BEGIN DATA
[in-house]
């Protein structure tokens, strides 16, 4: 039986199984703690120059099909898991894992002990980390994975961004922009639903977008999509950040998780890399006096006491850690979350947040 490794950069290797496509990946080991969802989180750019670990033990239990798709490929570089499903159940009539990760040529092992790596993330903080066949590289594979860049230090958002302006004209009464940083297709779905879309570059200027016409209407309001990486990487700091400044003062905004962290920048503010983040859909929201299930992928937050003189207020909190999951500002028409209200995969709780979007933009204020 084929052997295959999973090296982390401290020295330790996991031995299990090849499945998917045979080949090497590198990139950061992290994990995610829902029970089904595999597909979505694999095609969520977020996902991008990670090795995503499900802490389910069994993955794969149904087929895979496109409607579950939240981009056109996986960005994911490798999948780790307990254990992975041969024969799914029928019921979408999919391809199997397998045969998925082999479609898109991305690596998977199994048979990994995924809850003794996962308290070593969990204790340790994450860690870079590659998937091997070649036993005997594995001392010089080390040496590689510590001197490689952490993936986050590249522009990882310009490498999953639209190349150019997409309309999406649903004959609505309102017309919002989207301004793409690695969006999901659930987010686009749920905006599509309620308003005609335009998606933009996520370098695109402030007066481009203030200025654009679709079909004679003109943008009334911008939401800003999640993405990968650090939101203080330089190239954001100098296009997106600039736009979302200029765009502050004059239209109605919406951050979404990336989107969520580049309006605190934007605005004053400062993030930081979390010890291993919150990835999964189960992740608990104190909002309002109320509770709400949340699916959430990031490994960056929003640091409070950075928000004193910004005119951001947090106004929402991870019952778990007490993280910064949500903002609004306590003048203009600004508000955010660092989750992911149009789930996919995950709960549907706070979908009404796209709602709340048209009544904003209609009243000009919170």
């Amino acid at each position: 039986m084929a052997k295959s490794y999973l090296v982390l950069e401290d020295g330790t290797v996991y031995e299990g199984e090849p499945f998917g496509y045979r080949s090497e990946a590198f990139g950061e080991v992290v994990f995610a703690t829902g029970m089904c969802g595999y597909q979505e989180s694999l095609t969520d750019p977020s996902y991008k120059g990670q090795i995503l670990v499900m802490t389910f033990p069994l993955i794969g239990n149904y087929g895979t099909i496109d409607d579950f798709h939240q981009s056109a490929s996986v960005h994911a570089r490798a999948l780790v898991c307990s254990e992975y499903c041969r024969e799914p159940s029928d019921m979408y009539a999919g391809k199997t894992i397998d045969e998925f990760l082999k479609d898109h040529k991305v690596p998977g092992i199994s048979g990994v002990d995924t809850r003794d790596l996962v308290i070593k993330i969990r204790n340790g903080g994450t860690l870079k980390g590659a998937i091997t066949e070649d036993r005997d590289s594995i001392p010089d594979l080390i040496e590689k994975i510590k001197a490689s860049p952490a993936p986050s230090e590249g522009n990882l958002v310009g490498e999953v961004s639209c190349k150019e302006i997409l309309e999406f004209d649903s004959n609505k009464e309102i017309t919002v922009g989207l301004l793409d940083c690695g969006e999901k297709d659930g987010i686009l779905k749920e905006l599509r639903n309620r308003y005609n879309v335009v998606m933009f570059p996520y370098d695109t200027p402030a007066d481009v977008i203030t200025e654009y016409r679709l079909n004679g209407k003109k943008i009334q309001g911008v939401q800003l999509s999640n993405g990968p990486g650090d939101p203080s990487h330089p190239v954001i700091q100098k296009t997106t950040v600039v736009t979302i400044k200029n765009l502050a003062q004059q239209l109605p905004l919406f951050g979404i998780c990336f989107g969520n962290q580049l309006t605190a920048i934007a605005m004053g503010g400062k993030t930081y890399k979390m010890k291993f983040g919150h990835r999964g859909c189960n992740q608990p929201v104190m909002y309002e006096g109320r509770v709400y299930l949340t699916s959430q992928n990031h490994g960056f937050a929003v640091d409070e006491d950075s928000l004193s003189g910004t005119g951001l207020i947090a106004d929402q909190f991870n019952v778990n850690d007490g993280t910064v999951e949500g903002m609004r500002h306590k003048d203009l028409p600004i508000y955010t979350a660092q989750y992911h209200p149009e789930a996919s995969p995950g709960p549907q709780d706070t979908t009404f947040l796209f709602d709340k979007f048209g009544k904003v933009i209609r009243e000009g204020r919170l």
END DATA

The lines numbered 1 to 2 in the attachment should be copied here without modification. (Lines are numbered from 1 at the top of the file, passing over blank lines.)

[in-house]
């Protein structure tokens, strides 16, 4: 039986199984703690120059099909898991894992002990980390994975961004922009639903977008999509950040998780890399006096006491850690979350947040 490794950069290797496509990946080991969802989180750019670990033990239990798709490929570089499903159940009539990760040529092992790596993330903080066949590289594979860049230090958002302006004209009464940083297709779905879309570059200027016409209407309001990486990487700091400044003062905004962290920048503010983040859909929201299930992928937050003189207020909190999951500002028409209200995969709780979007933009204020 084929052997295959999973090296982390401290020295330790996991031995299990090849499945998917045979080949090497590198990139950061992290994990995610829902029970089904595999597909979505694999095609969520977020996902991008990670090795995503499900802490389910069994993955794969149904087929895979496109409607579950939240981009056109996986960005994911490798999948780790307990254990992975041969024969799914029928019921979408999919391809199997397998045969998925082999479609898109991305690596998977199994048979990994995924809850003794996962308290070593969990204790340790994450860690870079590659998937091997070649036993005997594995001392010089080390040496590689510590001197490689952490993936986050590249522009990882310009490498999953639209190349150019997409309309999406649903004959609505309102017309919002989207301004793409690695969006999901659930987010686009749920905006599509309620308003005609335009998606933009996520370098695109402030007066481009203030200025654009679709079909004679003109943008009334911008939401800003999640993405990968650090939101203080330089190239954001100098296009997106600039736009979302200029765009502050004059239209109605919406951050979404990336989107969520580049309006605190934007605005004053400062993030930081979390010890291993919150990835999964189960992740608990104190909002309002109320509770709400949340699916959430990031490994960056929003640091409070950075928000004193910004005119951001947090106004929402991870019952778990007490993280910064949500903002609004306590003048203009600004508000955010660092989750992911149009789930996919995950709960549907706070979908009404796209709602709340048209009544904003209609009243000009919170």